Which Speed Limit Do You Prefer?

By John Carr, NMA Massachusetts Activist

Now the first of December was covered in snow, and slow was the Turnpike from Stockbridge to Boston — not James Taylor

Those aren’t quite the lyrics to “Sweet Baby James,” but they should be. A ritual of winter in Massachusetts is the radio announcement “State police have reduced the speed limit on the Turnpike to 40 miles per hour.”

What has happened is a police spokesman has stated the limit is 40 and a few Turnpike employees placed “SPEED LIMIT 40” signs in front of toll booths. On the highway you see “SPEED LIMIT 65” as usual, repeated from Stockbridge to Natick. Law, regulation, and signs say 65. The speed limit is 65. That’s why we have signs. If the sign says 65 the state isn’t supposed to say “gotcha! we really meant 40.”

This policy is as old as the Turnpike. In the 1960s the speed limit was 60 reduced to 30 during storms.

The proclamation provides an excuse for police to pull over or ticket people they think deserve a pulling over or ticketing. Last winter the Governor came up with a way to let them pull over all drivers instead of most drivers; more on that another time.

In Maine they reduce the speed limit to 45 in bad weather. In 2004 a car crashed going 71 miles per hour during a snow storm. Police did not ticket the driver. A spokesman explained that nobody deserved a ticket under those circumstances: the 45 mph speed limit was merely a suggestion, “he was going too fast for the existing conditions, not speeding,” driving 6 over the limit wasn’t a big deal, being in an accident was punishment enough, and the car’s “black box” can’t be trusted.

In case you haven’t guessed, he was lying to protect a fellow police officer. The governor’s official driver damaged another car and slightly injured the governor. According to that lying black box the governor wasn’t wearing his seat belt. The governor’s official statement was “In hindsight, everybody would agree a slower speed would be safer.” Try that next time you’re in court. “Your honor, in hindsight I should have stopped after the fifth beer.”

Pennsylvania also proclaims a 45 mph speed limit, contrary to fixed signs. In California you are supposed to disregard speed limit signs and slow to 30 when chain controls are in effect, even if your car doesn’t need chains.

On a few bridges and highways all speed limit signs are electronic. The New Jersey Turnpike has consistent 35 or 45 mph speed limits during rain or snow. Arbitrary, but consistent.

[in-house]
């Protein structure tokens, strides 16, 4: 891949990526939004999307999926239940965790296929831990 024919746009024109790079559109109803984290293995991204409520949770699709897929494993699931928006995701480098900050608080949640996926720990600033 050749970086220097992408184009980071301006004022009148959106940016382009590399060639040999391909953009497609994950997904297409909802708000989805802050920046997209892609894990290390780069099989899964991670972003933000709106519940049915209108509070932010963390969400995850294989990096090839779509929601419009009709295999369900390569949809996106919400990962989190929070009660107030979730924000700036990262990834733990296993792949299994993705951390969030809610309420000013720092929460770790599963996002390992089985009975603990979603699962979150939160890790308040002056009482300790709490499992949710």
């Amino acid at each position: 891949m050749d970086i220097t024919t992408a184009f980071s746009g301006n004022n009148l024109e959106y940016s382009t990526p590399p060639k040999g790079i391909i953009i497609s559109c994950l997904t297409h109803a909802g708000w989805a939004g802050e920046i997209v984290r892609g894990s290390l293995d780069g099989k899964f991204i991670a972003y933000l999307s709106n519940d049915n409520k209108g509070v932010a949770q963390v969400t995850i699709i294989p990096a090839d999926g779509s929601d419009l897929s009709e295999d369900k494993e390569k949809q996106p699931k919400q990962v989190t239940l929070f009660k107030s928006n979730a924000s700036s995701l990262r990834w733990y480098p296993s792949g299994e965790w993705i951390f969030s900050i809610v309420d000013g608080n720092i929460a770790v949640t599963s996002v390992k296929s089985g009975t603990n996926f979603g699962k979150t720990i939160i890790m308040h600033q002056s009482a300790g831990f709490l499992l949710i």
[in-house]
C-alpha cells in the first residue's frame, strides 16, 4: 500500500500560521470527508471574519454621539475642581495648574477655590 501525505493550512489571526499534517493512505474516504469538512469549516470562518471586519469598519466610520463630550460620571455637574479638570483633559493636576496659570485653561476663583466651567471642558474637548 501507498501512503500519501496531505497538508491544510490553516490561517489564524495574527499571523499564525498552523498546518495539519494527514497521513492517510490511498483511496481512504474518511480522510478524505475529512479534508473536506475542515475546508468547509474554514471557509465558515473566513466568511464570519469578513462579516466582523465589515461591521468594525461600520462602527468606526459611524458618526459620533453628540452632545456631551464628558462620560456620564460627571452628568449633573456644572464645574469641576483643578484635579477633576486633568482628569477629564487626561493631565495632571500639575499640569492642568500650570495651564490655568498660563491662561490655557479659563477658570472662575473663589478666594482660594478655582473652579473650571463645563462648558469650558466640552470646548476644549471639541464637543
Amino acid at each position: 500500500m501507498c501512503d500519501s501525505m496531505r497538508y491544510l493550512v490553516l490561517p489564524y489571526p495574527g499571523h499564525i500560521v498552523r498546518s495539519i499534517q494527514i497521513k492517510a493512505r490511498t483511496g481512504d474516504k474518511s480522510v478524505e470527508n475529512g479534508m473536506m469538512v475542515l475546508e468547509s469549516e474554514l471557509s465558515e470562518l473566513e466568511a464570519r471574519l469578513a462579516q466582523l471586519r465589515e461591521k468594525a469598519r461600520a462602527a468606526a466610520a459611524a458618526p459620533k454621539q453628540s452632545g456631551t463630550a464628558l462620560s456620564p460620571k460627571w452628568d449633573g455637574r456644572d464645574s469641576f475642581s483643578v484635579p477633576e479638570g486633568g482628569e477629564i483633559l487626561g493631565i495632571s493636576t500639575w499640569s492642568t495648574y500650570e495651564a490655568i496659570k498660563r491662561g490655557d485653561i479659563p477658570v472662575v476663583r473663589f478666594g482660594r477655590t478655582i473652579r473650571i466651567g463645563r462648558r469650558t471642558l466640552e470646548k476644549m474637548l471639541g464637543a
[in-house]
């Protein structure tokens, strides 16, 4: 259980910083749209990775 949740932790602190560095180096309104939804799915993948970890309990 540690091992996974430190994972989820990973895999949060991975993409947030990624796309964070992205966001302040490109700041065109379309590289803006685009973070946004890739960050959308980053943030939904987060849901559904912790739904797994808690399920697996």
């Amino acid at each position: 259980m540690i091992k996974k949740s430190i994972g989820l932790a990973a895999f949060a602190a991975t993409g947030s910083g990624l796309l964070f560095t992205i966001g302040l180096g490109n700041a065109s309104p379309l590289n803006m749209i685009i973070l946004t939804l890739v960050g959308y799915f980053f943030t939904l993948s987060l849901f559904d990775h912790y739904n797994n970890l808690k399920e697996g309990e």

Does anybody care when one made-up number is replaced by another? When one made-up number contradicts another? Should anybody care?

I see a confluence of two American obsessions: rules and numbers. Government attracts people who like to micromanage others’ lives. We like to think we can measure everything, hence the obsession with school test scores instead of teaching students to think.

In good weather we know how the numbers work. Safety research and policy considerations give the same answer. If there are speed limits on rural highways, posting around 80-85 mph is mostly harmless.

In bad weather we don’t know how the numbers should work. Conditions are too variable and we haven’t done the research. DOTs have demonstrated an inability to make up useful numbers. Four inches of snow on the road and traffic crawling at 20, sign says 40. Rain on a warm day that happens to be before the vernal equinox, sign says 40.

Messages on electronic signs are often worse than useless because they distract people from driving during dangerous conditions. Unfortunately, DOT officials don’t think about the consequences of their actions. Nobody ever got fired for saying “I know I could kill somebody, but I have to get this flashing message out warning drivers that it’s raining.”

So take away their toys. When snow falls, lock up the radar guns and turn off the signs. Winter driving is tough enough without the government trying to help.

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